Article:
How to Boost Your Local Search Visibility

by Mary Jezioro

Jan 27, 2015 7:00:00 AM

local-search-visibility3Just a few decades ago, any new business would immediately seek out a prime yellow pages listing in the printed directory. Today, local search visibility on the web is the new and essential source of advertising your business. In fact, different studies show 58 to 80 percent of all new customers now find local businesses by searches from their mobile devices, especially smartphones.

This reality makes local search visibility a critical factor for small businesses. Whether you’re starting and growing your own business or operating a national franchise, you simply can’t ignore this essential aspect of modern business and customer expectations. The good news is that you can greatly improve your local search ranking with some simple and consistent steps.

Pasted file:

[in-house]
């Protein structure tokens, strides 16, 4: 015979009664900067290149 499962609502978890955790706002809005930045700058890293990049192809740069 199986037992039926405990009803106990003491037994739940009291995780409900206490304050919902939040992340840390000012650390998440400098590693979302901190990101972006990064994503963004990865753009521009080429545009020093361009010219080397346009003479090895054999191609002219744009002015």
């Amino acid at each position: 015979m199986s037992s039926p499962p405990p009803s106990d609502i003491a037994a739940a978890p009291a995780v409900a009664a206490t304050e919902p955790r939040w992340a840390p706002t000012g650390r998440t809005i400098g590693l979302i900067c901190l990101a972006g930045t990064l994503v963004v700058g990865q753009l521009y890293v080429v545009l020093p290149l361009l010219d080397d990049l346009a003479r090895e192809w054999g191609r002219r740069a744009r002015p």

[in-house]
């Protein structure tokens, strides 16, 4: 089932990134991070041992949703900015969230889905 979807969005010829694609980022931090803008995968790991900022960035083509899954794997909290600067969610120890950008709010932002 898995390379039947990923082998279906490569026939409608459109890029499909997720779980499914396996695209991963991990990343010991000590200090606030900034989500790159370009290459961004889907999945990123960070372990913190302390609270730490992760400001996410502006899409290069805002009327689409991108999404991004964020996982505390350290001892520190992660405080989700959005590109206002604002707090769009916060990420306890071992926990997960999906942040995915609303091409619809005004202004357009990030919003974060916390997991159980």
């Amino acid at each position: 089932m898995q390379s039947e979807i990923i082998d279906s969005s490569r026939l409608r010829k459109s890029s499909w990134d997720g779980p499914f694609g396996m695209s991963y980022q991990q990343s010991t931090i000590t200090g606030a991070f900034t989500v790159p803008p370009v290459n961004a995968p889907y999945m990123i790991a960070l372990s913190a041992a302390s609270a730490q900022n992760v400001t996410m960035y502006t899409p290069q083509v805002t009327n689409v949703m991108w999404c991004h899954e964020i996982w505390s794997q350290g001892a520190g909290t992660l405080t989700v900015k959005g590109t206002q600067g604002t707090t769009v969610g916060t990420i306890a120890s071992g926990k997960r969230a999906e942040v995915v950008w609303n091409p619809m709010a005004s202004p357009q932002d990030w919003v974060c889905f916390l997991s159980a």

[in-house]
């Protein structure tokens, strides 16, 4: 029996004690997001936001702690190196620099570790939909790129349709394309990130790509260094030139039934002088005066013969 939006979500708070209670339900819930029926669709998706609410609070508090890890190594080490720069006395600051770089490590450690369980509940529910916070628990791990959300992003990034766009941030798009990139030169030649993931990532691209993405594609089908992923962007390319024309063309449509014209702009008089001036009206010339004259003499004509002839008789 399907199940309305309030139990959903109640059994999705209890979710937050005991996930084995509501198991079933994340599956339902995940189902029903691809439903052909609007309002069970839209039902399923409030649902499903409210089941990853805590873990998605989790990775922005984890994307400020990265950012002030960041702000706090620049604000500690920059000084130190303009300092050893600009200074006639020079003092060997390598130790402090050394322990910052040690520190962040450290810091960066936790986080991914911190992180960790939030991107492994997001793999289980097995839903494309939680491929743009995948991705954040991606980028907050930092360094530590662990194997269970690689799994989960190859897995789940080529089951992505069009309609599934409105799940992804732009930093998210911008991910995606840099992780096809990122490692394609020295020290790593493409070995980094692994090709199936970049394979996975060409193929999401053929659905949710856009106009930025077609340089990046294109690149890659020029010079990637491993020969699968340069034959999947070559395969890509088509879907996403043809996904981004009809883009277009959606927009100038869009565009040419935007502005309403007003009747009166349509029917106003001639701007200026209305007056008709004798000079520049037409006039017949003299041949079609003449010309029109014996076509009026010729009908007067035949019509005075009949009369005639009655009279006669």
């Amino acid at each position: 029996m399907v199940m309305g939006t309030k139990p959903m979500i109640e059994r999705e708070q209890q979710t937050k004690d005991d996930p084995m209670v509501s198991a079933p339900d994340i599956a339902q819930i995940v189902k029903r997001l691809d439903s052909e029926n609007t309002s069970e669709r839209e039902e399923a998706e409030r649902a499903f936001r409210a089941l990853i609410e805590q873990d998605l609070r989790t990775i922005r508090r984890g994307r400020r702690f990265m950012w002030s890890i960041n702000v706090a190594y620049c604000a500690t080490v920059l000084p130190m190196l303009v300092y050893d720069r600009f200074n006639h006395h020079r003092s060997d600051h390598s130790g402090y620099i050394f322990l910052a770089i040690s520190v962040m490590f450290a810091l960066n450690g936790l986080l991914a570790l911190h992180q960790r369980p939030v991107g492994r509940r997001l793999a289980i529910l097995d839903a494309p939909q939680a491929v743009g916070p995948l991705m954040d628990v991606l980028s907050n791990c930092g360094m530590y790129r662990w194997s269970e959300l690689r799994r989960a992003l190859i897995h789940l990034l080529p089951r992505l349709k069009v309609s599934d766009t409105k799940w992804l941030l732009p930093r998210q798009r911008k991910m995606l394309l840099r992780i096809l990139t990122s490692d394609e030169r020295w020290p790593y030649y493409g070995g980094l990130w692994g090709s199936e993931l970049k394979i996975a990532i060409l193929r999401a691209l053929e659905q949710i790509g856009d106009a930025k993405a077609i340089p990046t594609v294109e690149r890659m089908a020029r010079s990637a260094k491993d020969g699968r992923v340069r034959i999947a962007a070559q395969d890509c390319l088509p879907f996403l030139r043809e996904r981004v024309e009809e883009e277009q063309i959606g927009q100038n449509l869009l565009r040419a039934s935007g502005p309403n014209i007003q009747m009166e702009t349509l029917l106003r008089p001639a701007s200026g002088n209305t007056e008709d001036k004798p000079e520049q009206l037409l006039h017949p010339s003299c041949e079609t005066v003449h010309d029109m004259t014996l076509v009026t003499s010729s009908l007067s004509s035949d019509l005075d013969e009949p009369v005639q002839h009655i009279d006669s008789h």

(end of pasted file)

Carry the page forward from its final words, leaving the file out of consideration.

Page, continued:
In this post, we'll present the most important local search ranking factors from 2014, identified by marketing researcher, Moz, in their survey on local search.

Local Search Visibility: Ranking Factors

Today’s consumer is trained to look for and respond to certain business signals. They are rapidly scanning an overwhelming amount of information, media and marketing messages every day. To get their attention, you must send the right signals at the right time in the right way. Here are the results of Moz's study, discussed in more detail below:

local-search-visibility2

Source: Moz survey

Factors Controlled by the Business Owner

Overall, Moz's study concluded that the majority of ranking factors (59.6%) are largely controlled by youthe business owner. Some of these you can exert direct control over, and others you control by meeting client and customer expectations and satisfaction. That, in turn, can result in the kind of reviews and feedback that will motivate other prospects to trust and select your business.

When it comes to the factors over which you have primary control, they include the following:

  1. My Business Signals. Choosing the right business categories, including a keyword in your business name or title, clearly identifying your location and related physical factors.